New Tool For Battling "Junk Science"

Oct. 23, 2003
"Information quality" is the new buzz phrase in Washington, D.C. The Information Quality Act (IQA), passed in late 2000, has greatly influenced the way federal agencies disseminate information, a broadly defined term that includes just about any government document worth reading. The Office of Information and Regulatory Affairs (OIRA) of the Office of Management and Budget (OMB) recently issued guidance on how federal agencies can ensure that all significant science documents are peer reviewed. This move has significant implications for industry.

The IQA is remarkable for its lack of detail. It mandates that OMB establish government-wide standards for ensuring and maximizing the "quality, objectivity, utility and integrity" of information disseminated by federal agencies. OIRA issued final OMB Guidelines early last year, which, among other things, required issuance of agency-specific guidelines by October 2002.

Several important issues remain unresolved. Significant debate continues, for example, over whether judicial review is available under the IQA. In August, the Competitive Enterprise Institute filed a lawsuit in District Court that will help clarify whether a private party can sue for violations of the IQA and compel an agency to comply with the IQA.

Another open issue is what level of oversight OMB intends to exercise over IQA matters. To date, OMB has been intensely involved, and many believe this will continue.

Finally, a key question remains as to whether the threat of a "Request for Correction," which is the primary remedy for information failing to meet IQA's quality standards, will sufficiently inspire agencies to change the way they disseminate information.

New draft OMB guidance

On August 29, 2003, OMB issued new draft guidance, via a draft Bulletin, that would ensure that all "significant" regulatory science documents undergo appropriate and scientifically rigorous peer review. It would cover scientific or technical information that

qualifies as "influential" under OMB's information-quality guidelines (a class of critically important information); and

is relevant to regulatory policies.

The guidance would not apply to routine statistical and financial data, science not directed toward regulatory issues, material already peer reviewed and certain categories of information such as national security information, individual adjudications and permit applications.

Special provisions apply to "significant regulatory action," action that could have a clear and substantial impact ,"a possible cost of more than $100 million in any year ," on important public policies or private sector decisions. It would also apply to actions that the OIRA Administrator determines to be of significant interagency interest or relevant to an Administration policy priority. The guidance requires that peer reviewers of such actions be independent and "capable of approaching the subject matter in an open-minded and unbiased manner."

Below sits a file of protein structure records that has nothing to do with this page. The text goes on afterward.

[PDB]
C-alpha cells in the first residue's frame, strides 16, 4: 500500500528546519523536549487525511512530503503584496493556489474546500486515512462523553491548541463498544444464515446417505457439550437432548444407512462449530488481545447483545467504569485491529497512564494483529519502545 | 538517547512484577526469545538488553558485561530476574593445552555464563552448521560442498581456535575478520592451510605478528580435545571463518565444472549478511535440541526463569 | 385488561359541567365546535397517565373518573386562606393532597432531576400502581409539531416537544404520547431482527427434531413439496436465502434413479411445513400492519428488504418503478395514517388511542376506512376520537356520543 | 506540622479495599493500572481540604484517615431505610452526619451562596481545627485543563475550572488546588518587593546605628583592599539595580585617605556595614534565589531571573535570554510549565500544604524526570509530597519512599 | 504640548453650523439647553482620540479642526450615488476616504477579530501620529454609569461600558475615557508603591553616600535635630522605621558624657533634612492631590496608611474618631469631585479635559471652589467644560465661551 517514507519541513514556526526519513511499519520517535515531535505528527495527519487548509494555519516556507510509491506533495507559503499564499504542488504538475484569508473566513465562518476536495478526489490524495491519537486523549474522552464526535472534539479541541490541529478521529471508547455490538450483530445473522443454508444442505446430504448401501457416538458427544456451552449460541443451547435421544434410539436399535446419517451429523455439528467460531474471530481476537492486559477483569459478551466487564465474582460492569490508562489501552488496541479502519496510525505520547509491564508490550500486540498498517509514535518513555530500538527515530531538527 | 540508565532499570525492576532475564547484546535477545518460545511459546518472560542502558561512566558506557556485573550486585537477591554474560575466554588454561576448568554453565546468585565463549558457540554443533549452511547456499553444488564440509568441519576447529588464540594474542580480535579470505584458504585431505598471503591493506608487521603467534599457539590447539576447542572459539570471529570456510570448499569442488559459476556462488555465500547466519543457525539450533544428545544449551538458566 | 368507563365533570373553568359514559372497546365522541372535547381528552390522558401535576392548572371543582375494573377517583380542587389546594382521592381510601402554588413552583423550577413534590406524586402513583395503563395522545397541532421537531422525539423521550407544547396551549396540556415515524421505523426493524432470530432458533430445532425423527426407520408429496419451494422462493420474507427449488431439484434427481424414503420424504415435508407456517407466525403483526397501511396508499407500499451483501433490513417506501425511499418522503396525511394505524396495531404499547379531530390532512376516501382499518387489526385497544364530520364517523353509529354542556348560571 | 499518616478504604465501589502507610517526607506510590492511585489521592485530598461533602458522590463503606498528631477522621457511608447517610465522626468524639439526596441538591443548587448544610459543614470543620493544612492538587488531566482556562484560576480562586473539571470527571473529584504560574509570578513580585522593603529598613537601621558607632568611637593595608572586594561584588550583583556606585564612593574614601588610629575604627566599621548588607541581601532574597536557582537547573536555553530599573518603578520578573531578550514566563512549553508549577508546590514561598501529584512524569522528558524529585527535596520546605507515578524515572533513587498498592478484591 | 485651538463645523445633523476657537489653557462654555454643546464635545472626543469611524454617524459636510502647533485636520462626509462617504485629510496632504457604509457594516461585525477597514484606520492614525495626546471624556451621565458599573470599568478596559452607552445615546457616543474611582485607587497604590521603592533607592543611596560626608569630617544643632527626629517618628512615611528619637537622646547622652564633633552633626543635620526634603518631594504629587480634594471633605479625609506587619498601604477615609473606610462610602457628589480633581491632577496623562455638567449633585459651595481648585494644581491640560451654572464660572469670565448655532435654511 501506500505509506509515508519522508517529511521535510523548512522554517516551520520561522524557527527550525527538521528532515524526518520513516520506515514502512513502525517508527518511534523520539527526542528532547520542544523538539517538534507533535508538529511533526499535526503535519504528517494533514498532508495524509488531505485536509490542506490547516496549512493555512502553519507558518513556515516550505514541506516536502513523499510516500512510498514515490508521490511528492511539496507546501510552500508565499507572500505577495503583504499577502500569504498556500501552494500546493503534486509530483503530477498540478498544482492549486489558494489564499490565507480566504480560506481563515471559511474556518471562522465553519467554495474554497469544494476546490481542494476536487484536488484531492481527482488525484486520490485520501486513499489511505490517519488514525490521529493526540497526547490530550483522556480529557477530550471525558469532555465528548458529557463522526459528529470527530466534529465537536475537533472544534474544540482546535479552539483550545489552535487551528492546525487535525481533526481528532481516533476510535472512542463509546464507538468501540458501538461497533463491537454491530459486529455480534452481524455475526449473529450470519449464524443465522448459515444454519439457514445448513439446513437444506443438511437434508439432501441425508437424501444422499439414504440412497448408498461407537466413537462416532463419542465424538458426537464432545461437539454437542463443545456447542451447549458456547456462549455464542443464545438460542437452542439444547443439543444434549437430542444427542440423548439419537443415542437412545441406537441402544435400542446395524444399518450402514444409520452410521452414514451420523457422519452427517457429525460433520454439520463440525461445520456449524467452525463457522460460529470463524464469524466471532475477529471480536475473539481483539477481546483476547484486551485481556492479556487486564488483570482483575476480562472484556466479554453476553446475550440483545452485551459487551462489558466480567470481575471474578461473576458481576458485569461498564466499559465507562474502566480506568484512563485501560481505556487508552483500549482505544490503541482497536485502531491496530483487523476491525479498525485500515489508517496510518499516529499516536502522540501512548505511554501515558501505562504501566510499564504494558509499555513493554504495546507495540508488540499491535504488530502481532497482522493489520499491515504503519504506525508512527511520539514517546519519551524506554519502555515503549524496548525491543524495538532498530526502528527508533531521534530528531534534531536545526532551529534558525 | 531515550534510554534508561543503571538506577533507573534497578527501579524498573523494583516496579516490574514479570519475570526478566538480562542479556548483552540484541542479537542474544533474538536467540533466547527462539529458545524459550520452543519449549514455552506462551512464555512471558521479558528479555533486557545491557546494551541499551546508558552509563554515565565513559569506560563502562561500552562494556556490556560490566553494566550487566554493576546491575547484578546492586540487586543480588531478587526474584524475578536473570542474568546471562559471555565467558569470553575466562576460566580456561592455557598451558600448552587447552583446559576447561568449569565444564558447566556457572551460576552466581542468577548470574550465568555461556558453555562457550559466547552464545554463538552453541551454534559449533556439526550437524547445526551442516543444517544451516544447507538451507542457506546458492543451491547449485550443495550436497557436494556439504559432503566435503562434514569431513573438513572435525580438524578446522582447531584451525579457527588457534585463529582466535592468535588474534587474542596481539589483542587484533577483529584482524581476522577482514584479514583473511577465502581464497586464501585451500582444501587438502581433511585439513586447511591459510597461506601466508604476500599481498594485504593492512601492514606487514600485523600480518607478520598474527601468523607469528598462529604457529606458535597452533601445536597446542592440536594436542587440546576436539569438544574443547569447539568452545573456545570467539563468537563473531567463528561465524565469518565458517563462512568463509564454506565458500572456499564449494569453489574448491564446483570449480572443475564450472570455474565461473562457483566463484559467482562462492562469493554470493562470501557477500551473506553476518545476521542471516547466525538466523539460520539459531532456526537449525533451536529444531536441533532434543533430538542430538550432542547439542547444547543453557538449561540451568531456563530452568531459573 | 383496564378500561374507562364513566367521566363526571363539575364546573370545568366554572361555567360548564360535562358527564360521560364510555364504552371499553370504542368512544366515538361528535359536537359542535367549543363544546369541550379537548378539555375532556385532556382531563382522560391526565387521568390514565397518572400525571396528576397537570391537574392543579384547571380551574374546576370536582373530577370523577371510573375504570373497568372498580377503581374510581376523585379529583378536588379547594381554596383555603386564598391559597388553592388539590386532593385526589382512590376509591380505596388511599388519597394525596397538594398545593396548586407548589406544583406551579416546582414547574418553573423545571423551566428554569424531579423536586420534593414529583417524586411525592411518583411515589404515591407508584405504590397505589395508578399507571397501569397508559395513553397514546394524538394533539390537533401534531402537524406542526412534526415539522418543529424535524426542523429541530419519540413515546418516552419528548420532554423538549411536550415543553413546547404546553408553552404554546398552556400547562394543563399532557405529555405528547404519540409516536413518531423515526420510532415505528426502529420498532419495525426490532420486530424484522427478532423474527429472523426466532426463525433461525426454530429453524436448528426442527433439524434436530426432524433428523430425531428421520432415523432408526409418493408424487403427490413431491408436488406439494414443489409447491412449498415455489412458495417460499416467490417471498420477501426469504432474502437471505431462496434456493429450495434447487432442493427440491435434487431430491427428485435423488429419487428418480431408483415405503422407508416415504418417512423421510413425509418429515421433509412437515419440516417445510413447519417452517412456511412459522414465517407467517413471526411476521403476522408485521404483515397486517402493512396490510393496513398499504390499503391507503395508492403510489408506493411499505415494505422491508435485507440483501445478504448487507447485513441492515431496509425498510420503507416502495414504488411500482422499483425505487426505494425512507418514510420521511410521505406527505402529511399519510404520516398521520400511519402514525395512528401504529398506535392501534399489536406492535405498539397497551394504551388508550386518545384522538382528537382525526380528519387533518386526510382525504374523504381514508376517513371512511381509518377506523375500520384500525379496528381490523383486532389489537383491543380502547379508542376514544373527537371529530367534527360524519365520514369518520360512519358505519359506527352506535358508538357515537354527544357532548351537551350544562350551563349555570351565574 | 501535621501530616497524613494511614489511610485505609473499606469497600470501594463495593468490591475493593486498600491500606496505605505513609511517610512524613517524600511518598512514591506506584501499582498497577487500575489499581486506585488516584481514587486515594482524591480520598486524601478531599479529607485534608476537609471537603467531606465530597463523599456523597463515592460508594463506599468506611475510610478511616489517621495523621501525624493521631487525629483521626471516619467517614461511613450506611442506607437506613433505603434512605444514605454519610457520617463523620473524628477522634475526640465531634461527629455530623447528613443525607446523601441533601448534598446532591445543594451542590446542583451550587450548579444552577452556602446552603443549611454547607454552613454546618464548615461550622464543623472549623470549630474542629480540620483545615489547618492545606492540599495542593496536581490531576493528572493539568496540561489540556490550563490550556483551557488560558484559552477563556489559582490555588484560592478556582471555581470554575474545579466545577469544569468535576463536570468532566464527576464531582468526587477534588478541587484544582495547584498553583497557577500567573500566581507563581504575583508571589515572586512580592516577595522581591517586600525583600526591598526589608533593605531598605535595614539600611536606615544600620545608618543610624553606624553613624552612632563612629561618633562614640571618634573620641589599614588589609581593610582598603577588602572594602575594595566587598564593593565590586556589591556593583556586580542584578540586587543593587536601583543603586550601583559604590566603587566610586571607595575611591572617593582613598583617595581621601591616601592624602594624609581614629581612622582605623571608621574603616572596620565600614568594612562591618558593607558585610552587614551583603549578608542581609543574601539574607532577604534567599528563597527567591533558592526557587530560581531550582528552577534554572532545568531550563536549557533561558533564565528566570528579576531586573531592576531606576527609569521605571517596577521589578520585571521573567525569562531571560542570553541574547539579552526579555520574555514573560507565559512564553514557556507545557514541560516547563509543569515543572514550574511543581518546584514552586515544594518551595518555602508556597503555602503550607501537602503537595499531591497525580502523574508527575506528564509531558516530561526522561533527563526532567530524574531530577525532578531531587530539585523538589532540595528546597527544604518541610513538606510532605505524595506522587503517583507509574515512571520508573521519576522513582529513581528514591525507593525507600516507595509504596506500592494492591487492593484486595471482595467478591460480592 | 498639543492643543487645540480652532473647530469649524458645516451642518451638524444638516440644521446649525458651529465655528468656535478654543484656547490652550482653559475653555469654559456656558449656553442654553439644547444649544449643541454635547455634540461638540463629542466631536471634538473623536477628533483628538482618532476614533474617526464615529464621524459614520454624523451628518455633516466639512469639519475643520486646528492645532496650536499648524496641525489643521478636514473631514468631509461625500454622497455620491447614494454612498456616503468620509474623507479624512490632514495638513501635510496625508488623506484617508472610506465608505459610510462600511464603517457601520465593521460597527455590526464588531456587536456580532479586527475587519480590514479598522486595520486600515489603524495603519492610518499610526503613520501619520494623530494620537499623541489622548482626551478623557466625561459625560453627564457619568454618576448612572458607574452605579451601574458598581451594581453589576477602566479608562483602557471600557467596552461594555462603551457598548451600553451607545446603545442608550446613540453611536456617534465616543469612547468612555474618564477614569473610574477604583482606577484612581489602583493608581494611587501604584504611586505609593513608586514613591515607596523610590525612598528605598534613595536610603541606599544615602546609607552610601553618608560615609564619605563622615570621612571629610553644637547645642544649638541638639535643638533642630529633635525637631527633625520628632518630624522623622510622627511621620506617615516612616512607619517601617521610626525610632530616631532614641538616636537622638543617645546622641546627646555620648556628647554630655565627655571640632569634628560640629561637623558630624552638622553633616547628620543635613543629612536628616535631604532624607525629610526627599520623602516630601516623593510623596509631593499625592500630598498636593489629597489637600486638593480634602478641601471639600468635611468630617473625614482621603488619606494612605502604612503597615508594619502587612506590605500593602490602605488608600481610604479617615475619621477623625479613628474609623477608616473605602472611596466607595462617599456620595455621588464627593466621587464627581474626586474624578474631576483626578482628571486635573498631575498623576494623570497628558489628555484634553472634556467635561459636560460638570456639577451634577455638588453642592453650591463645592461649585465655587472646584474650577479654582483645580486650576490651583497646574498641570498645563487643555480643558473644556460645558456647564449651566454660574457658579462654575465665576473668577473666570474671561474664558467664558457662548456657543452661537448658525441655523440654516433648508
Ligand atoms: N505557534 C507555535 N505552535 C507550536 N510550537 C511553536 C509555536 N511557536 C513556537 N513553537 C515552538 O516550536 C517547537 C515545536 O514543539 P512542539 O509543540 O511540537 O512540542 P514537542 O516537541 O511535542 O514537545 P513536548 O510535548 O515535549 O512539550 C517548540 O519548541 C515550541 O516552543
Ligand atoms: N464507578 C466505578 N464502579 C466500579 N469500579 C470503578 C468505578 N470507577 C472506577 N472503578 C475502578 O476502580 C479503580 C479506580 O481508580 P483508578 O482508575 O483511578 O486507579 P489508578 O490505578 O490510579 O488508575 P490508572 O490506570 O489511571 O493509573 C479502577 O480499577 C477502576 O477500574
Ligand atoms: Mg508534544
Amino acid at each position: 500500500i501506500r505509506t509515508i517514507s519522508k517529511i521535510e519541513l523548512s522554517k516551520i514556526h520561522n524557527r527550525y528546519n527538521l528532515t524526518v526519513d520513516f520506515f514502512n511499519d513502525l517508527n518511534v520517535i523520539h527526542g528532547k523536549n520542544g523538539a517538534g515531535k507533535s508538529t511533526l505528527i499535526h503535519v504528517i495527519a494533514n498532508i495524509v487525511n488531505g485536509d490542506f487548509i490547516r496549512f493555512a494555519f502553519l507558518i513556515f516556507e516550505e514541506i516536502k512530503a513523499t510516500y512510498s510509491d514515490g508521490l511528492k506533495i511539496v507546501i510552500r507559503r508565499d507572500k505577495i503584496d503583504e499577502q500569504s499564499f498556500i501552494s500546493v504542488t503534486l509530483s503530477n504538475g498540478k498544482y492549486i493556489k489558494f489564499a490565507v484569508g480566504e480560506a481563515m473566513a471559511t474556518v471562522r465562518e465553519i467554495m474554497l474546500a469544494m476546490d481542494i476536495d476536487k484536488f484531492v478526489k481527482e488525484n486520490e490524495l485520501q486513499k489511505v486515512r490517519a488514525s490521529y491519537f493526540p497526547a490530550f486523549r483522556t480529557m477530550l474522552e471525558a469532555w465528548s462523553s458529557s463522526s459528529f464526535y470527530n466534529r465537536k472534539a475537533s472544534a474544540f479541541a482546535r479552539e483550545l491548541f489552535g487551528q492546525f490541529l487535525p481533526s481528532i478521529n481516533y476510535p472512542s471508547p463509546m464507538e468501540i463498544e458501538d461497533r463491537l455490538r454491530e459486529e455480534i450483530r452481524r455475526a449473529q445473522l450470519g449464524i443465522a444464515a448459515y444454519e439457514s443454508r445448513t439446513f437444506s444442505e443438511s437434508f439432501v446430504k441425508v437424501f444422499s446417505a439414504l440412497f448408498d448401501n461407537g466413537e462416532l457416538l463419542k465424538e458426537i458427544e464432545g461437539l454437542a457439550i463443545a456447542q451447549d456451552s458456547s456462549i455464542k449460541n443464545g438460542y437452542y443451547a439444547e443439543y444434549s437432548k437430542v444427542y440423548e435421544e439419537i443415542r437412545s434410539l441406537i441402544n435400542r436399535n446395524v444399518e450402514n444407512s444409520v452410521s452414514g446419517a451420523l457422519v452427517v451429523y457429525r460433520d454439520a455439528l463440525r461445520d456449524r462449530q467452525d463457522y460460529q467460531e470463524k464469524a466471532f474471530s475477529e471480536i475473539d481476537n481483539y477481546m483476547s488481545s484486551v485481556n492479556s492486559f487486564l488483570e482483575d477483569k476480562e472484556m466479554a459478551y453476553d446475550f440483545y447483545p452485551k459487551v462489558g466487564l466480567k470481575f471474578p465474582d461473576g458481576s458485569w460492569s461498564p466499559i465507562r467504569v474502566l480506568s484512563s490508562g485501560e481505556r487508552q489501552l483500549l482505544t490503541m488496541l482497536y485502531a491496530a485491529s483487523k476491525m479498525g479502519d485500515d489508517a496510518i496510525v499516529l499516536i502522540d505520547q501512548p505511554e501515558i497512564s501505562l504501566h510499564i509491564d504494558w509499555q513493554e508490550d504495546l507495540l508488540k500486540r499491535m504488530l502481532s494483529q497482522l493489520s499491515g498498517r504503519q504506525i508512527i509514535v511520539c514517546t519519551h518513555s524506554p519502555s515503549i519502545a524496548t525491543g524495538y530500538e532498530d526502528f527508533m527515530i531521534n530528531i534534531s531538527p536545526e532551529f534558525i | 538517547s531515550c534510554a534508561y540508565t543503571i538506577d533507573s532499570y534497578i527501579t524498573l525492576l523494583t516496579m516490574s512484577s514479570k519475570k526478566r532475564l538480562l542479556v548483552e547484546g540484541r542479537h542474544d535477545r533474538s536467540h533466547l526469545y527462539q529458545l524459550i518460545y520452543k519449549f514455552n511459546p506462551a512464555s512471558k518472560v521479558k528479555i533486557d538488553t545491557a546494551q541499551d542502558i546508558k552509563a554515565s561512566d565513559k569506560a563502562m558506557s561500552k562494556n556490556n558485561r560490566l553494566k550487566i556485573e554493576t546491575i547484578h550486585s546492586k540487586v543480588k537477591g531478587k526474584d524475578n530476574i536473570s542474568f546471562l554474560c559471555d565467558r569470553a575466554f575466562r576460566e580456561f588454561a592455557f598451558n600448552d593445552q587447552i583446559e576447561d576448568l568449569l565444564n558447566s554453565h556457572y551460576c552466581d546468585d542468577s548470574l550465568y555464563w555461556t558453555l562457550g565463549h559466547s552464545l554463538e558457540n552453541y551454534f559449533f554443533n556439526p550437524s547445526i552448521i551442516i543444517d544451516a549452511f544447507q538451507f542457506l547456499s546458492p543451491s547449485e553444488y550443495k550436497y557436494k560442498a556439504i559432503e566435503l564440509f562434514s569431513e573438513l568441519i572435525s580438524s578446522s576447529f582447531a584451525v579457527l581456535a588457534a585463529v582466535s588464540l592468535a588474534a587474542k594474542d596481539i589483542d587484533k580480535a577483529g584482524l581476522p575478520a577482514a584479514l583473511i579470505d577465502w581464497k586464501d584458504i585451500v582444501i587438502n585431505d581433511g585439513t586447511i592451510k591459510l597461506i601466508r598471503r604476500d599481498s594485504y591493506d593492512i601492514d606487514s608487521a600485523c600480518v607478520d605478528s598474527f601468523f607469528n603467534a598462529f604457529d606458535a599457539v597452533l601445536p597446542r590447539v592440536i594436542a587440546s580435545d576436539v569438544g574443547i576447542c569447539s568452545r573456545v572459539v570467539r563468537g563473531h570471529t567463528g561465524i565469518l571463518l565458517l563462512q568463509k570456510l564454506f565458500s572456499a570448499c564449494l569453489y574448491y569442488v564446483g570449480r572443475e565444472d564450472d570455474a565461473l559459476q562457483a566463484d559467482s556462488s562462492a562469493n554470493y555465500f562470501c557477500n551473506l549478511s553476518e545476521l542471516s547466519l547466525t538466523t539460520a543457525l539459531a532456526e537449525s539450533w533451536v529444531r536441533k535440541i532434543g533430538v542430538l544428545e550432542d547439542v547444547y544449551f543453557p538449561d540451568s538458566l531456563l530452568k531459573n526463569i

The draft guidance also proposes that each agency promptly post any non-frivolous administrative correction request on its Internet Web site or forward a copy to OIRA and, if requested, consult with OIRA regarding the request. OMB seeks comment on all aspects of the draft Bulletin.

Why you should care

The precise legal status of the IQA may be decided, or at least made less fluid, as litigants seek to define more precisely their respective rights. Even if the IQA is determined not to provide private rights of action, OMB has created sufficient incentive in its IQA implementation for federal agencies to pay significantly closer attention to details when disseminating information.

As the number of requests for correction grows, federal agencies petitioned the most will be under pressure from OMB to clean up their acts. This is good news, which, some would suggest, is long overdue given the enormous power that the federal government has to influence decisions through information dissemination.

Bottom-line, the IQA is a new and important tool for advocates to use as creatively and frequently as possible. It will help ensure that information disseminated by the federal government achieves a consistently high standard of accuracy, integrity and quality.

On August 6, the Competitive Enterprise Institute (CEI), based in Washington, D.C., sued the White House Office of Science and Technology for failing to implement the Data Quality Act in "The National Assessment on Climate Change," released in 2000, and in EPA's "Climate Action Report 2002." CEI claims that the reports were based on invalid computer models. According to the Institute, the Hadley Centre for Climate Prediction and Research, which developed the models, acknowledged that they could not be used to determine impact at the national level. "The data fail to meet not only the utility' but also the objectivity' standard [set by IQA]," said senior CEI fellow Christopher Horner.

Lynn Bergeson is a founding shareholder of Bergeson & Campbell, P.C., a Washington, D.C.-based law firm. Contact her at [email protected] . The views expressed herein are solely those of the author.

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